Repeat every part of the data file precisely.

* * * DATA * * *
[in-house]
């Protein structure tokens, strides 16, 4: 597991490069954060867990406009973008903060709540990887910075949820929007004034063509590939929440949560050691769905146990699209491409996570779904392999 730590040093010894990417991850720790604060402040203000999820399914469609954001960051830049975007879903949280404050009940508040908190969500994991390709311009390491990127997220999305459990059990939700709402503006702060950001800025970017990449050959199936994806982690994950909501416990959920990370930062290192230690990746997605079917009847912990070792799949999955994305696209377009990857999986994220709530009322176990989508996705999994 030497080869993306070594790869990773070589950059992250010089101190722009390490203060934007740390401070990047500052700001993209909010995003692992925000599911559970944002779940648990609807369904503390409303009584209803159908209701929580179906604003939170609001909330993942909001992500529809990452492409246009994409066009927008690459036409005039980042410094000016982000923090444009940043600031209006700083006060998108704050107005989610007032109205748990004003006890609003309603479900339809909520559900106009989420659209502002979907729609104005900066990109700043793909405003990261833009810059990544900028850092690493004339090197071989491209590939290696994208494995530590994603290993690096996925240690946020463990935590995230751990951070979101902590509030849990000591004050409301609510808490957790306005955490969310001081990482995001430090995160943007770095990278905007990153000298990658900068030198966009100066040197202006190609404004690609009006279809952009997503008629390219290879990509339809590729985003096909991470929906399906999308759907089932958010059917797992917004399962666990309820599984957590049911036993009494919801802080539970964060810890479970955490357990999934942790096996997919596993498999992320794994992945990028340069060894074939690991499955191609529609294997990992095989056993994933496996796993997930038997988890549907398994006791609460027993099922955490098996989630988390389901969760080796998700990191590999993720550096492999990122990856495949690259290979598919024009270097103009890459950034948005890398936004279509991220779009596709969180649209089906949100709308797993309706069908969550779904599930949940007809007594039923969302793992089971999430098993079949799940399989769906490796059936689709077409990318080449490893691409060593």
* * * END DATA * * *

[in-house]
């Protein structure tokens, strides 16, 4: 597991490069954060867990406009973008903060709540990887910075949820929007004034063509590939929440949560050691769905146990699209491409996570779904392999 730590040093010894990417991850720790604060402040203000999820399914469609954001960051830049975007879903949280404050009940508040908190969500994991390709311009390491990127997220999305459990059990939700709402503006702060950001800025970017990449050959199936994806982690994950909501416990959920990370930062290192230690990746997605079917009847912990070792799949999955994305696209377009990857999986994220709530009322176990989508996705999994 030497080869993306070594790869990773070589950059992250010089101190722009390490203060934007740390401070990047500052700001993209909010995003692992925000599911559970944002779940648990609807369904503390409303009584209803159908209701929580179906604003939170609001909330993942909001992500529809990452492409246009994409066009927008690459036409005039980042410094000016982000923090444009940043600031209006700083006060998108704050107005989610007032109205748990004003006890609003309603479900339809909520559900106009989420659209502002979907729609104005900066990109700043793909405003990261833009810059990544900028850092690493004339090197071989491209590939290696994208494995530590994603290993690096996925240690946020463990935590995230751990951070979101902590509030849990000591004050409301609510808490957790306005955490969310001081990482995001430090995160943007770095990278905007990153000298990658900068030198966009100066040197202006190609404004690609009006279809952009997503008629390219290879990509339809590729985003096909991470929906399906999308759907089932958010059917797992917004399962666990309820599984957590049911036993009494919801802080539970964060810890479970955490357990999934942790096996997919596993498999992320794994992945990028340069060894074939690991499955191609529609294997990992095989056993994933496996796993997930038997988890549907398994006791609460027993099922955490098996989630988390389901969760080796998700990191590999993720550096492999990122990856495949690259290979598919024009270097103009890459950034948005890398936004279509991220779009596709969180649209089906949100709308797993309706069908969550779904599930949940007809007594039923969302793992089971999430098993079949799940399989769906490796059936689709077409990318080449490893691409060593």